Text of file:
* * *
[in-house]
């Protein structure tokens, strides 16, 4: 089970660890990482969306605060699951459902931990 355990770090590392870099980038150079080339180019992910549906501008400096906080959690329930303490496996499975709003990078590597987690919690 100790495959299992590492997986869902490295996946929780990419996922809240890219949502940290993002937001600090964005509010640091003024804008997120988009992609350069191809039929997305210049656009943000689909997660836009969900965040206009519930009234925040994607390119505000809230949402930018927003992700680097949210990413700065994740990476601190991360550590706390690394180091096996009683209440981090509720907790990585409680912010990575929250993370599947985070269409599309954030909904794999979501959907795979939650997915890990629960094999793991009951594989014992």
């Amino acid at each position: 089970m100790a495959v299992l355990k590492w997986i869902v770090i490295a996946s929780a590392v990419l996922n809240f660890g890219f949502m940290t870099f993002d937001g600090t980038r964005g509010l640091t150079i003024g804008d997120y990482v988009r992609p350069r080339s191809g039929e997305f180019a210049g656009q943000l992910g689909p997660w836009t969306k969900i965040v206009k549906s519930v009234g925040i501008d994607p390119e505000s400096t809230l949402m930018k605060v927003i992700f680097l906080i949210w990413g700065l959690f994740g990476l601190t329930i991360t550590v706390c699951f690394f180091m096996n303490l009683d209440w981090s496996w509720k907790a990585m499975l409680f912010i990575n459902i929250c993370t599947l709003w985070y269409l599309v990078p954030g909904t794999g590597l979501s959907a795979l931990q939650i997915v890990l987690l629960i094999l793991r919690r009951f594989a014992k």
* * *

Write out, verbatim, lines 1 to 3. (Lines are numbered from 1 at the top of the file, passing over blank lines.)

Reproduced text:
[in-house]
């Protein structure tokens, strides 16, 4: 089970660890990482969306605060699951459902931990 355990770090590392870099980038150079080339180019992910549906501008400096906080959690329930303490496996499975709003990078590597987690919690 100790495959299992590492997986869902490295996946929780990419996922809240890219949502940290993002937001600090964005509010640091003024804008997120988009992609350069191809039929997305210049656009943000689909997660836009969900965040206009519930009234925040994607390119505000809230949402930018927003992700680097949210990413700065994740990476601190991360550590706390690394180091096996009683209440981090509720907790990585409680912010990575929250993370599947985070269409599309954030909904794999979501959907795979939650997915890990629960094999793991009951594989014992």
């Amino acid at each position: 089970m100790a495959v299992l355990k590492w997986i869902v770090i490295a996946s929780a590392v990419l996922n809240f660890g890219f949502m940290t870099f993002d937001g600090t980038r964005g509010l640091t150079i003024g804008d997120y990482v988009r992609p350069r080339s191809g039929e997305f180019a210049g656009q943000l992910g689909p997660w836009t969306k969900i965040v206009k549906s519930v009234g925040i501008d994607p390119e505000s400096t809230l949402m930018k605060v927003i992700f680097l906080i949210w990413g700065l959690f994740g990476l601190t329930i991360t550590v706390c699951f690394f180091m096996n303490l009683d209440w981090s496996w509720k907790a990585m499975l409680f912010i990575n459902i929250c993370t599947l709003w985070y269409l599309v990078p954030g909904t794999g590597l979501s959907a795979l931990q939650i997915v890990l987690l629960i094999l793991r919690r009951f594989a014992k």